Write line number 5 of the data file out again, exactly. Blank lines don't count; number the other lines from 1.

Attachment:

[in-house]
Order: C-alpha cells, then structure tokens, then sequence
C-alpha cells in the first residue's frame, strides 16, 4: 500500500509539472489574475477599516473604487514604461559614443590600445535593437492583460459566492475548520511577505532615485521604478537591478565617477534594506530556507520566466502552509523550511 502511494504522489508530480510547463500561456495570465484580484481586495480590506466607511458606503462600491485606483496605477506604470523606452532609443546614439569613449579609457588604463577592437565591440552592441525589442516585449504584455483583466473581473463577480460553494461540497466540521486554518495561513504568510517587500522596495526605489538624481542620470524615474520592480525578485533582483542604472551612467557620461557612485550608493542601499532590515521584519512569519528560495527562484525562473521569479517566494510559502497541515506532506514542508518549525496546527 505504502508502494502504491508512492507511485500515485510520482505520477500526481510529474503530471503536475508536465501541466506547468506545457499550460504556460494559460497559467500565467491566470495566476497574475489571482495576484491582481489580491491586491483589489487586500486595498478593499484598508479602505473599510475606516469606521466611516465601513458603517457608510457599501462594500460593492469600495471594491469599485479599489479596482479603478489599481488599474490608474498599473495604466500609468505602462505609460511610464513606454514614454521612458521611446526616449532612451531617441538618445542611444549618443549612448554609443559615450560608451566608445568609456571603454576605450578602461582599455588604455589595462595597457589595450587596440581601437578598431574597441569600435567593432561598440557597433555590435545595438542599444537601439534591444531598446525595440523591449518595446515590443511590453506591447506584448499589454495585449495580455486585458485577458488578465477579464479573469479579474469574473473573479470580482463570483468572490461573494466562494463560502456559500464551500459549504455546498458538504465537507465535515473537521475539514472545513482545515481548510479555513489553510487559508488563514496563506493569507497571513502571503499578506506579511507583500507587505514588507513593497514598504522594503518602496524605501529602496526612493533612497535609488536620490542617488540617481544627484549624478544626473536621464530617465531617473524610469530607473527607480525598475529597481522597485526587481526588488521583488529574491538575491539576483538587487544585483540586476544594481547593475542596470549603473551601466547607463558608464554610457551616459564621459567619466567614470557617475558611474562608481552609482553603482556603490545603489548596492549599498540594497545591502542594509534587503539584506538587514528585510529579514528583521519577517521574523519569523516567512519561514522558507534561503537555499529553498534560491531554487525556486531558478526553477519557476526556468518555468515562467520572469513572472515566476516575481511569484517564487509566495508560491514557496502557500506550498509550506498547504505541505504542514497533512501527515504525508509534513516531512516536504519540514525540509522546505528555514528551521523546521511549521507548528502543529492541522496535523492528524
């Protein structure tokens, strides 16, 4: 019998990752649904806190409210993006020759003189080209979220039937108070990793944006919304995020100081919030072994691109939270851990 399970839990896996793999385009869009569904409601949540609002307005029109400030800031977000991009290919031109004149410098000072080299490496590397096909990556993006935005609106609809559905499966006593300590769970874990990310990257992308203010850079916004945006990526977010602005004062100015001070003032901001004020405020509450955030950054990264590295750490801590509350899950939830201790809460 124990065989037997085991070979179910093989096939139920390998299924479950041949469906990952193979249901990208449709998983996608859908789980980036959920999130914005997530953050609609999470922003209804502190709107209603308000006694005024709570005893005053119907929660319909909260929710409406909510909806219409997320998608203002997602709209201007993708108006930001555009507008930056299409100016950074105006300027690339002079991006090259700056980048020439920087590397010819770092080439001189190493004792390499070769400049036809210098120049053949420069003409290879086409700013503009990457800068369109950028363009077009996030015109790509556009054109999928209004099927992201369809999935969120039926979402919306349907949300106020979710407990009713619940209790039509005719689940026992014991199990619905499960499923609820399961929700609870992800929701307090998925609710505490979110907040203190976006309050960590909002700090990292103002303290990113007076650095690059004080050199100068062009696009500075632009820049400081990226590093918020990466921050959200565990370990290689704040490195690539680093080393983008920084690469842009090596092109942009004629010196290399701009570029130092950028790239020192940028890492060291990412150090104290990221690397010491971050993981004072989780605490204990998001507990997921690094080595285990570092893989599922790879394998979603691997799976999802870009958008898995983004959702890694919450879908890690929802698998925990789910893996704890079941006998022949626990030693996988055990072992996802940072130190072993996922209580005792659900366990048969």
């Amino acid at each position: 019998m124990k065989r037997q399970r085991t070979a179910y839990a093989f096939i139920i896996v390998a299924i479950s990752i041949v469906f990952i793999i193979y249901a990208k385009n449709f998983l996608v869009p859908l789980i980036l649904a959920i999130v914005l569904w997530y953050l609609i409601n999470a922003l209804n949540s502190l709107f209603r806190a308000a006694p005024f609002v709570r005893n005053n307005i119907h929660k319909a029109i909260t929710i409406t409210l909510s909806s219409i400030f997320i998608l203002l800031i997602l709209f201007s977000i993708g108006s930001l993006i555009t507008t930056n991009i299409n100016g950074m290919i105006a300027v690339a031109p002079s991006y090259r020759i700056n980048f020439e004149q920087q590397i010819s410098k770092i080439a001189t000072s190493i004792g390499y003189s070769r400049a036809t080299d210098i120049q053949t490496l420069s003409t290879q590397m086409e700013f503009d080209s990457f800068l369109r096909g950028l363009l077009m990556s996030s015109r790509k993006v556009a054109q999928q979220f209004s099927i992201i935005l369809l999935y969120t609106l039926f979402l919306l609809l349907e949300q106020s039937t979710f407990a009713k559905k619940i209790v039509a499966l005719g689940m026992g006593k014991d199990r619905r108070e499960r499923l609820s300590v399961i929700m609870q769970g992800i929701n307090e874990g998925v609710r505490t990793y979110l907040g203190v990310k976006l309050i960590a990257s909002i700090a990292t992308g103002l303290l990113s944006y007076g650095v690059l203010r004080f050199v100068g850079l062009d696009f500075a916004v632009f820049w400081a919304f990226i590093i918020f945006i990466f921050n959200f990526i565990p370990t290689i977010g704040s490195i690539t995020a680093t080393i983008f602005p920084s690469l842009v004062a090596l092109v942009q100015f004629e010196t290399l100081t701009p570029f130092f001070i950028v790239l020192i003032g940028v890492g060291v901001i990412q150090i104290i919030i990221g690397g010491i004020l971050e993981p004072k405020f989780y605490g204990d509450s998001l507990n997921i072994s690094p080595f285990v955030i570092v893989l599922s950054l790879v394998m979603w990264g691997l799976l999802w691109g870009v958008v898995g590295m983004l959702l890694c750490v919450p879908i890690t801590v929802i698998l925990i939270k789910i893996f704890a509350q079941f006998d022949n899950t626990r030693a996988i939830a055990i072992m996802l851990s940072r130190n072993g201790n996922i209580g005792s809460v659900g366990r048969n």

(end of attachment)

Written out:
């Amino acid at each position: 019998m124990k065989r037997q399970r085991t070979a179910y839990a093989f096939i139920i896996v390998a299924i479950s990752i041949v469906f990952i793999i193979y249901a990208k385009n449709f998983l996608v869009p859908l789980i980036l649904a959920i999130v914005l569904w997530y953050l609609i409601n999470a922003l209804n949540s502190l709107f209603r806190a308000a006694p005024f609002v709570r005893n005053n307005i119907h929660k319909a029109i909260t929710i409406t409210l909510s909806s219409i400030f997320i998608l203002l800031i997602l709209f201007s977000i993708g108006s930001l993006i555009t507008t930056n991009i299409n100016g950074m290919i105006a300027v690339a031109p002079s991006y090259r020759i700056n980048f020439e004149q920087q590397i010819s410098k770092i080439a001189t000072s190493i004792g390499y003189s070769r400049a036809t080299d210098i120049q053949t490496l420069s003409t290879q590397m086409e700013f503009d080209s990457f800068l369109r096909g950028l363009l077009m990556s996030s015109r790509k993006v556009a054109q999928q979220f209004s099927i992201i935005l369809l999935y969120t609106l039926f979402l919306l609809l349907e949300q106020s039937t979710f407990a009713k559905k619940i209790v039509a499966l005719g689940m026992g006593k014991d199990r619905r108070e499960r499923l609820s300590v399961i929700m609870q769970g992800i929701n307090e874990g998925v609710r505490t990793y979110l907040g203190v990310k976006l309050i960590a990257s909002i700090a990292t992308g103002l303290l990113s944006y007076g650095v690059l203010r004080f050199v100068g850079l062009d696009f500075a916004v632009f820049w400081a919304f990226i590093i918020f945006i990466f921050n959200f990526i565990p370990t290689i977010g704040s490195i690539t995020a680093t080393i983008f602005p920084s690469l842009v004062a090596l092109v942009q100015f004629e010196t290399l100081t701009p570029f130092f001070i950028v790239l020192i003032g940028v890492g060291v901001i990412q150090i104290i919030i990221g690397g010491i004020l971050e993981p004072k405020f989780y605490g204990d509450s998001l507990n997921i072994s690094p080595f285990v955030i570092v893989l599922s950054l790879v394998m979603w990264g691997l799976l999802w691109g870009v958008v898995g590295m983004l959702l890694c750490v919450p879908i890690t801590v929802i698998l925990i939270k789910i893996f704890a509350q079941f006998d022949n899950t626990r030693a996988i939830a055990i072992m996802l851990s940072r130190n072993g201790n996922i209580g005792s809460v659900g366990r048969n």